Predictable Performance Management
RAD-Flows: Buffer Management for Predictable Communication
Members: Roberto Pineiro, Scott Brandt, Carlos Maltzahn, Kleoni Ioannidou
Real-time systems and applications are becoming increasingly complex and often comprise multiple communicating tasks. The management of the individual tasks is well-understood, but the interaction of communicating tasks with different timing characteristics is less well-understood. We address several representative inter-task communication flows via reserved memory buffers (possibly interconnected via a real-time network) and present RAD-Flows, a model for managing these interactions. We provide proofs and simulation results demonstrating the correctness and effectiveness of RAD-Flows, allowing system designers to determine the amount of memory required based upon the characteristics of the interacting tasks and to guarantee real-time operation of the system as a whole.
Radon: Efficient Performance Guarantees on Storage Networks
Members: Andrew Shewmaker, Scott Brandt, Carlos Maltzahn
Traditional Ethernet storage networks provide poor Quality of Service because traditional congestion control protocols gain their efficiency by avoiding global coordination. If the hardware allows it, the simplest approach to providing guaranteed performance is to maximize statistical multiplexing on the switch fabric by shaping the traffic on the sending side. Current hardware can accomplish this at gigabit speeds, but processor clocks cannot provide accurate timing between small packets at 10 to 100 times faster speeds. This research is developing algorithms to deliver the benefits of traffic shaping with congestion control algorithms that are intended to provide guaranteed performance, unlike existing protocols.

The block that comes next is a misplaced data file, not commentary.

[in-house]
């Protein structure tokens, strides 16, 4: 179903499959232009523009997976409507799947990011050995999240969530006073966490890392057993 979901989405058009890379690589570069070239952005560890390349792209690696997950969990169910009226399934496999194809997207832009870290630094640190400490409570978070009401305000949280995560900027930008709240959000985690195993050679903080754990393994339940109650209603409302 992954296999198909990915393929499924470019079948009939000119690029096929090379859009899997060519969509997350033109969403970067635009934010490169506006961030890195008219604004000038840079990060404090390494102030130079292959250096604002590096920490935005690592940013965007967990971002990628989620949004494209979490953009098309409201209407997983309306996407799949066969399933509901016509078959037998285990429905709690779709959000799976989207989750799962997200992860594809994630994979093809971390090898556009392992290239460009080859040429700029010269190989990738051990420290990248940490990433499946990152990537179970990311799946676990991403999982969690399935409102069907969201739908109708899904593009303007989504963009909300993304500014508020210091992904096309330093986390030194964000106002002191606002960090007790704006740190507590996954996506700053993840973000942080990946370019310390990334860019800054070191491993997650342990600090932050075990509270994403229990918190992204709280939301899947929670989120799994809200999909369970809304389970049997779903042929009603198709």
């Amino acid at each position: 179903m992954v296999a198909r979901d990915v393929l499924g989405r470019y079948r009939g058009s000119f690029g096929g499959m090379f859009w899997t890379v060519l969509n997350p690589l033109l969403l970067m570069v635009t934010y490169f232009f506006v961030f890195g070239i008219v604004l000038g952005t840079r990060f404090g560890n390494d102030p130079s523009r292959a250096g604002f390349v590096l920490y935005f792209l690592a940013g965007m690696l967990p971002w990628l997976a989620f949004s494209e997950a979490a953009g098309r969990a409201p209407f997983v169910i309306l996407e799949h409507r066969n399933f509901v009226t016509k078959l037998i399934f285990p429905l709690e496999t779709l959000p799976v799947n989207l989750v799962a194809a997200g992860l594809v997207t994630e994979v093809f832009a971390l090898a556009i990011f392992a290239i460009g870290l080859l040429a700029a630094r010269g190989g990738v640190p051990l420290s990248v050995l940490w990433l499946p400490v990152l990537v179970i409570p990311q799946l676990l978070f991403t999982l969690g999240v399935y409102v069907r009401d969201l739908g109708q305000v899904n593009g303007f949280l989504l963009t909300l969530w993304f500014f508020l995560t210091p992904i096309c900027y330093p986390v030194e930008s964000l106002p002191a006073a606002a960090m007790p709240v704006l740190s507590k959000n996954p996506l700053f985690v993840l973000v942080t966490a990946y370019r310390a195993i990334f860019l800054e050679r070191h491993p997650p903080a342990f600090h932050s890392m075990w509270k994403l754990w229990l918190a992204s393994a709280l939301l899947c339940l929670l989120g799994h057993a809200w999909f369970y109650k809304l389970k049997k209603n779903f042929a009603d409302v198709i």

Fahrrad: Efficient Performance Guarantees on Storage Devices
Members: Dimitris Skourtis, Scott Brandt, Carlos Maltzahn, Kleoni Ioannidou
Alumni: Tim Kaldewey, Anna Povzner
Guaranteed I/O performance is needed for a variety of applications ranging from real-time data collection to desktop multimedia to large-scale scientific simulations. Reservations on throughput, the standard measure of disk performance, fail to effectively manage disk performance due to the orders of magnitude difference between best-, average-, and worst-case response times, allowing reservation of less than 0.01% of the achievable bandwidth. We show that by reserving disk resources in terms of utilization it is possible to create a disk scheduler that supports reservation of nearly 100% of the disk resources, provides arbitrarily hard or soft guarantees depending upon application needs, and yields efficiency as good or better than best-effort disk schedulers tuned for performance. We present the architecture of our scheduler, prove the correctness of its algorithms, and provide results demonstrating its effectiveness.